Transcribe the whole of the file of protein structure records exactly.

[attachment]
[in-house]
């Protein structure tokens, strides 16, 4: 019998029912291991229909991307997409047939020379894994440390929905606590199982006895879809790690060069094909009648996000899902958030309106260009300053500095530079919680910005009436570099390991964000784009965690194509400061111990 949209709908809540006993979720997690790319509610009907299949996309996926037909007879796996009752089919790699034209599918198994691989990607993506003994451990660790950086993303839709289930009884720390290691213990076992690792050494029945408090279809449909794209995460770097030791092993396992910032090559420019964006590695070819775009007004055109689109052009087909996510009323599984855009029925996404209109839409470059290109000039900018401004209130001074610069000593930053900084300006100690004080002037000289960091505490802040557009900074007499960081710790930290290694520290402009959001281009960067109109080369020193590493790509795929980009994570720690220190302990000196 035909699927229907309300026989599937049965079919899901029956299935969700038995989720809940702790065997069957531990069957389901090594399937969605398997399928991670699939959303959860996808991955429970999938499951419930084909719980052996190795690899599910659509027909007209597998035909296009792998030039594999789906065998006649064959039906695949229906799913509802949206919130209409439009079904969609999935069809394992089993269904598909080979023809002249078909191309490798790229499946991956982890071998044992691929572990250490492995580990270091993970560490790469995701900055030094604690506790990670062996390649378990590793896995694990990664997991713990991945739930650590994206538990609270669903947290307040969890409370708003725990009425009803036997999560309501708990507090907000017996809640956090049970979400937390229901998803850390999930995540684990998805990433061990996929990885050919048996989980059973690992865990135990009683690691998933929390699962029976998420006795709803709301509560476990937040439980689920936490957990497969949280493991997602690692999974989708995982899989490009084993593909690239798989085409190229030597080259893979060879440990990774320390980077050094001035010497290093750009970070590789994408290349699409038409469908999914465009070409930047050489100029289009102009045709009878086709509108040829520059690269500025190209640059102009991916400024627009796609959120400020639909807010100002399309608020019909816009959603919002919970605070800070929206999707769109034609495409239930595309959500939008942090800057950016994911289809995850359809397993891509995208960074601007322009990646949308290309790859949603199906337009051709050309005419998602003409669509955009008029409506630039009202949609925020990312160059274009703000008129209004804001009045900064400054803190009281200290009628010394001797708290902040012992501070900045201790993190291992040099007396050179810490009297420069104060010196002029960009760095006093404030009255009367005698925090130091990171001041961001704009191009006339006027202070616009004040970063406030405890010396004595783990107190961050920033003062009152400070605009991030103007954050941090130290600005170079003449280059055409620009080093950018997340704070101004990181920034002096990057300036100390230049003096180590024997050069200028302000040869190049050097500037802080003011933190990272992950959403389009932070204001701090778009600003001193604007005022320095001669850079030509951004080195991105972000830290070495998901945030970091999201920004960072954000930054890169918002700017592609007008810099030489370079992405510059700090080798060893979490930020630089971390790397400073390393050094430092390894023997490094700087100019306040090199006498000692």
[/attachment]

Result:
[in-house]
């Protein structure tokens, strides 16, 4: 019998029912291991229909991307997409047939020379894994440390929905606590199982006895879809790690060069094909009648996000899902958030309106260009300053500095530079919680910005009436570099390991964000784009965690194509400061111990 949209709908809540006993979720997690790319509610009907299949996309996926037909007879796996009752089919790699034209599918198994691989990607993506003994451990660790950086993303839709289930009884720390290691213990076992690792050494029945408090279809449909794209995460770097030791092993396992910032090559420019964006590695070819775009007004055109689109052009087909996510009323599984855009029925996404209109839409470059290109000039900018401004209130001074610069000593930053900084300006100690004080002037000289960091505490802040557009900074007499960081710790930290290694520290402009959001281009960067109109080369020193590493790509795929980009994570720690220190302990000196 035909699927229907309300026989599937049965079919899901029956299935969700038995989720809940702790065997069957531990069957389901090594399937969605398997399928991670699939959303959860996808991955429970999938499951419930084909719980052996190795690899599910659509027909007209597998035909296009792998030039594999789906065998006649064959039906695949229906799913509802949206919130209409439009079904969609999935069809394992089993269904598909080979023809002249078909191309490798790229499946991956982890071998044992691929572990250490492995580990270091993970560490790469995701900055030094604690506790990670062996390649378990590793896995694990990664997991713990991945739930650590994206538990609270669903947290307040969890409370708003725990009425009803036997999560309501708990507090907000017996809640956090049970979400937390229901998803850390999930995540684990998805990433061990996929990885050919048996989980059973690992865990135990009683690691998933929390699962029976998420006795709803709301509560476990937040439980689920936490957990497969949280493991997602690692999974989708995982899989490009084993593909690239798989085409190229030597080259893979060879440990990774320390980077050094001035010497290093750009970070590789994408290349699409038409469908999914465009070409930047050489100029289009102009045709009878086709509108040829520059690269500025190209640059102009991916400024627009796609959120400020639909807010100002399309608020019909816009959603919002919970605070800070929206999707769109034609495409239930595309959500939008942090800057950016994911289809995850359809397993891509995208960074601007322009990646949308290309790859949603199906337009051709050309005419998602003409669509955009008029409506630039009202949609925020990312160059274009703000008129209004804001009045900064400054803190009281200290009628010394001797708290902040012992501070900045201790993190291992040099007396050179810490009297420069104060010196002029960009760095006093404030009255009367005698925090130091990171001041961001704009191009006339006027202070616009004040970063406030405890010396004595783990107190961050920033003062009152400070605009991030103007954050941090130290600005170079003449280059055409620009080093950018997340704070101004990181920034002096990057300036100390230049003096180590024997050069200028302000040869190049050097500037802080003011933190990272992950959403389009932070204001701090778009600003001193604007005022320095001669850079030509951004080195991105972000830290070495998901945030970091999201920004960072954000930054890169918002700017592609007008810099030489370079992405510059700090080798060893979490930020630089971390790397400073390393050094430092390894023997490094700087100019306040090199006498000692």